energy shown to overcome and surmount all obstacles as in the charge and capture of Lookout Mountain. A march in line of battle along the side of a mountain where the angle is little less than 45, crossing ravines whose sides seemed almost impassable-and this for a distance of 3 miles-performing field movements to repel attacks, and all done, as described by those who were spectators, with a steadiness seldom attained on level ground, is an achievement for which we may be excused for lauding our general who directed and our White Star Division which executed it. On the morning of the 25th, 1863, after moving with the brigade, near the top of the mountain, to guard against attack in the rear, we were ordered at 9 a.m. to move with the division, and marched to Mission Ridge, where the enemy were in force contesting the advance of General Sherman's troops. The regiment was formed into double column on the left of the First Brigade, and marched for 2 miles at the foot of the ridge. Having arrived near where the enemy were posted, I deployed column and moved in line obliquely to the right up the ridge. By order of General Geary I detailed Company C, under Lieutenant I. A. D. Blake, to take charge of the prisoners. Having arrived near the enemy in their rear, they found their case hopeless and threw down their arms, nearly all of the prisoners going into General Osterhaus' command. We were ordered to rest for the night in a rebel camp. Company C brought in about 100 prisoners.
On the morning of the 26th, we marched at 9 a.m., passed through the gap in Mission Ridge, crossed the Chickamauga at 4 p.m., the officers and men crossing on a temporary bridge, the horses having to swim over. Shortly after dark our advance came in contact with the rear of the enemy, and had some sharp firing. The command was drawn up in order of battle; the enemy having been driven off we moved on. At about 9 o'clock our advance again became engaged, which resulted in the capture of four pieces of artillery and several prisoners from the enemy. My regiment was drawn up in line across the road, the One hundred and eleventh on our right. The troops of General Osterhaus' division having gained possession of the ridge in our front, we were ordered to halt for the night.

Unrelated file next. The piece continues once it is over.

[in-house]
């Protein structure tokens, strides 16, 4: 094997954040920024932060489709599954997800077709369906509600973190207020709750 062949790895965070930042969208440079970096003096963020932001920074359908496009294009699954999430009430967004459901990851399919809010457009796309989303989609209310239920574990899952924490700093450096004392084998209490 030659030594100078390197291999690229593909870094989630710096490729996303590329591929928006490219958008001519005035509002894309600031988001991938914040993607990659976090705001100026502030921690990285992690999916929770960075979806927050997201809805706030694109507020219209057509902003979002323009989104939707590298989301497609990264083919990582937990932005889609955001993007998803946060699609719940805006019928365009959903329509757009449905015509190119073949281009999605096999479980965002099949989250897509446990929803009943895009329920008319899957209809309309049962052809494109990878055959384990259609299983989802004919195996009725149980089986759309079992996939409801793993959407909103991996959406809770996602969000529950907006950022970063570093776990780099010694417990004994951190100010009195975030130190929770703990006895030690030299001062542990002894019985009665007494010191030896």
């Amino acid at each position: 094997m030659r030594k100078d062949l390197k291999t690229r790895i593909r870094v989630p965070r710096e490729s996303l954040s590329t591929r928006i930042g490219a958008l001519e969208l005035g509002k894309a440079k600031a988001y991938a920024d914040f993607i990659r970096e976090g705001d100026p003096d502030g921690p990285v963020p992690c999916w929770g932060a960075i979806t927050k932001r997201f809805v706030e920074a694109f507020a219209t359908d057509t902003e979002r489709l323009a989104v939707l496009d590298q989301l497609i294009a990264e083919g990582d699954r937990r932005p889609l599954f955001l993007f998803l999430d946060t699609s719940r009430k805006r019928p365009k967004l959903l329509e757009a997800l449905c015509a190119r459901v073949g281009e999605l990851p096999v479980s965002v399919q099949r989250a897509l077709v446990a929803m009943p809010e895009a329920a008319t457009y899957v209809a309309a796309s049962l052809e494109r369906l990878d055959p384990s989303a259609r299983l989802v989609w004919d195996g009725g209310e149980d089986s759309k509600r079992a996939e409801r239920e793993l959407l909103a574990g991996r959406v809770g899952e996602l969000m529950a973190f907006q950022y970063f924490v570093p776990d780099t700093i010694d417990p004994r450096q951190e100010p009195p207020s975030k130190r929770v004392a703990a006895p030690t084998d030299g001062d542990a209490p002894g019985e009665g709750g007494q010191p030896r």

On the morning of the 27th, the march was resumed; at daylight, arriving near the town of Ringgold, heavy skirmishing was heard in our front. We pushed on, passing to the right along the bank of the East Chickamauga Creek, crossing it on the toll bridge at the town. The enemy were posted in the gap and on Taylor's Ridge. The First Brigade, of General Geary's command, were ordered to the left to support a position of General Osterhaus' command, who attempted to take possession of the hill. The Second Brigade moved to the stone depot, and were ordered by General Hooker to take position in a small piece of scrubby wood land and bushes on the right of the depot and beyond the railroad, directing us to lie down and not fire a shot until the enemy came within short range of us.
In getting to this position we had to pass through a heavy fire from the enemy posted on the hill. Captain George E. Johnson was wounded in the hip,and Private Robinson, Company C, had his knee shattered. The Twenty-ninth Iowa was on my right. The enemy made a charge on them, driving them back, leaving my regiment's flank exposed. Our position was now critical, and but for the arrival of our Third Brigade might have been serious. Our artillery, which had been detained until a bridge could be built over the Chickamauga, now came up, and soon succeeded in driving the